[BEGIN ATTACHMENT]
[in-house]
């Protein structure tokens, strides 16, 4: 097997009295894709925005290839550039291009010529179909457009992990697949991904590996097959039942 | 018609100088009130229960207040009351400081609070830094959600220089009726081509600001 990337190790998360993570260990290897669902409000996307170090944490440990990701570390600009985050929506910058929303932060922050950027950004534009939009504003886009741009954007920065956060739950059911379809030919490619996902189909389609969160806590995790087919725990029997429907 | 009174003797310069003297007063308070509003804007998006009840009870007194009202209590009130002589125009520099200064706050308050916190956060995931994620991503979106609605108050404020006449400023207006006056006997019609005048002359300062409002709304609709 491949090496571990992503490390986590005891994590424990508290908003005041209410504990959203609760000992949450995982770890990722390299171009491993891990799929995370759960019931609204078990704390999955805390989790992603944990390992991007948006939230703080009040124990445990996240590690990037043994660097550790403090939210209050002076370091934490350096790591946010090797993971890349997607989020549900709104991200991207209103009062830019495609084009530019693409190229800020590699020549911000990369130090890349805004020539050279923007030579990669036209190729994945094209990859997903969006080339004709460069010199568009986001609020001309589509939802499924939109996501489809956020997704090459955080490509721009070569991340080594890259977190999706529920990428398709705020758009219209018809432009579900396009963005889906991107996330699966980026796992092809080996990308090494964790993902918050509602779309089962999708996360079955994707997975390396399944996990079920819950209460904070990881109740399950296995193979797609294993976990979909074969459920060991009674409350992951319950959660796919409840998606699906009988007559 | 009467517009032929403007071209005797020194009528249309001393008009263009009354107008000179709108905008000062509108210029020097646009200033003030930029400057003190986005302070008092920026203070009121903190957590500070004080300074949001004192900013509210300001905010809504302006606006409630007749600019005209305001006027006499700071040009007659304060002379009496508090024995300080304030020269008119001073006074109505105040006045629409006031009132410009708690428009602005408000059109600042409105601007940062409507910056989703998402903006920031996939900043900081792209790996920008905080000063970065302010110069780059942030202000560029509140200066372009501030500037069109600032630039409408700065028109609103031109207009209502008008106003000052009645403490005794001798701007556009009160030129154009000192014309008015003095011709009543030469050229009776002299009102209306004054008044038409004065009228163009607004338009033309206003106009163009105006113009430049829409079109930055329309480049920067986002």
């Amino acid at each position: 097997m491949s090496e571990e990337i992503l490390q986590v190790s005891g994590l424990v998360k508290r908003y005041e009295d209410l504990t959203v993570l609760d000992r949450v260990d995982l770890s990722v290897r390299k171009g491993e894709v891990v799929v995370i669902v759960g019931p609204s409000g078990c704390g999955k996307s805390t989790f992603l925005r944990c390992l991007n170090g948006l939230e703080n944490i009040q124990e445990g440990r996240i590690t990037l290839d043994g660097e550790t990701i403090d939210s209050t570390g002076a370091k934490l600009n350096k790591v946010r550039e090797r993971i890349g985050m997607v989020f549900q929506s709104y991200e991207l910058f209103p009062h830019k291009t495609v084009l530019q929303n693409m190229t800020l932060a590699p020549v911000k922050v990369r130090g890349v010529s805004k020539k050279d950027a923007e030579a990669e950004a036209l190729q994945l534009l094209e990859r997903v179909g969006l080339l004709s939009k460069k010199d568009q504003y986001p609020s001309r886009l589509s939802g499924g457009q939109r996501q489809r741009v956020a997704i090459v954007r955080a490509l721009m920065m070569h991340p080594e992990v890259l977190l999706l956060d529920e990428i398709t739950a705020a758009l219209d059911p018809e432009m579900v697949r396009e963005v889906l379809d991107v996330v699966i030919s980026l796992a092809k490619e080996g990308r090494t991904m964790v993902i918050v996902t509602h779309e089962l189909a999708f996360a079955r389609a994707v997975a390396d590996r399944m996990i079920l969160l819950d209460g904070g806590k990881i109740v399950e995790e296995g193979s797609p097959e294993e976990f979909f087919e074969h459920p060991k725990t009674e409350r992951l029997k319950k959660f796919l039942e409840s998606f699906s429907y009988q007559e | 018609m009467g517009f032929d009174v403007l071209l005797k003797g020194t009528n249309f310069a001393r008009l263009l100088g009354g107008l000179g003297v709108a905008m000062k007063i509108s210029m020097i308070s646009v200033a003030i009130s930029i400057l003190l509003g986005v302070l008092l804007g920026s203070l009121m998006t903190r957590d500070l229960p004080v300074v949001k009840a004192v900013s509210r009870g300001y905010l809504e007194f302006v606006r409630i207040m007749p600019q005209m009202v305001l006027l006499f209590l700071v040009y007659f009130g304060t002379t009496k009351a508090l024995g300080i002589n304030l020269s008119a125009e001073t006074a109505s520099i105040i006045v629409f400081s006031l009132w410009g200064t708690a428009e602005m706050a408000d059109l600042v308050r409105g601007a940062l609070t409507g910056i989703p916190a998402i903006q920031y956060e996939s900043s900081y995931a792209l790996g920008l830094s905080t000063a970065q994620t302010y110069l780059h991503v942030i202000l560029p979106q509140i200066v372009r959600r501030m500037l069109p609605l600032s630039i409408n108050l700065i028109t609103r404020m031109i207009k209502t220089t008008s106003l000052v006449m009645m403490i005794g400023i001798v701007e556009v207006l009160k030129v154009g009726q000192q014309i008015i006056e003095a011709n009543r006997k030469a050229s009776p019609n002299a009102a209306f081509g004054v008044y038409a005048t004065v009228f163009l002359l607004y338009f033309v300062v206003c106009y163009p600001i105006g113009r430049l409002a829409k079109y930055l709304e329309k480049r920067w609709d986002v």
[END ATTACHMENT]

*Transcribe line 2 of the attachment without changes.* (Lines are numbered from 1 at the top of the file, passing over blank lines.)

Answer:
């Protein structure tokens, strides 16, 4: 097997009295894709925005290839550039291009010529179909457009992990697949991904590996097959039942 | 018609100088009130229960207040009351400081609070830094959600220089009726081509600001 990337190790998360993570260990290897669902409000996307170090944490440990990701570390600009985050929506910058929303932060922050950027950004534009939009504003886009741009954007920065956060739950059911379809030919490619996902189909389609969160806590995790087919725990029997429907 | 009174003797310069003297007063308070509003804007998006009840009870007194009202209590009130002589125009520099200064706050308050916190956060995931994620991503979106609605108050404020006449400023207006006056006997019609005048002359300062409002709304609709 491949090496571990992503490390986590005891994590424990508290908003005041209410504990959203609760000992949450995982770890990722390299171009491993891990799929995370759960019931609204078990704390999955805390989790992603944990390992991007948006939230703080009040124990445990996240590690990037043994660097550790403090939210209050002076370091934490350096790591946010090797993971890349997607989020549900709104991200991207209103009062830019495609084009530019693409190229800020590699020549911000990369130090890349805004020539050279923007030579990669036209190729994945094209990859997903969006080339004709460069010199568009986001609020001309589509939802499924939109996501489809956020997704090459955080490509721009070569991340080594890259977190999706529920990428398709705020758009219209018809432009579900396009963005889906991107996330699966980026796992092809080996990308090494964790993902918050509602779309089962999708996360079955994707997975390396399944996990079920819950209460904070990881109740399950296995193979797609294993976990979909074969459920060991009674409350992951319950959660796919409840998606699906009988007559 | 009467517009032929403007071209005797020194009528249309001393008009263009009354107008000179709108905008000062509108210029020097646009200033003030930029400057003190986005302070008092920026203070009121903190957590500070004080300074949001004192900013509210300001905010809504302006606006409630007749600019005209305001006027006499700071040009007659304060002379009496508090024995300080304030020269008119001073006074109505105040006045629409006031009132410009708690428009602005408000059109600042409105601007940062409507910056989703998402903006920031996939900043900081792209790996920008905080000063970065302010110069780059942030202000560029509140200066372009501030500037069109600032630039409408700065028109609103031109207009209502008008106003000052009645403490005794001798701007556009009160030129154009000192014309008015003095011709009543030469050229009776002299009102209306004054008044038409004065009228163009607004338009033309206003106009163009105006113009430049829409079109930055329309480049920067986002």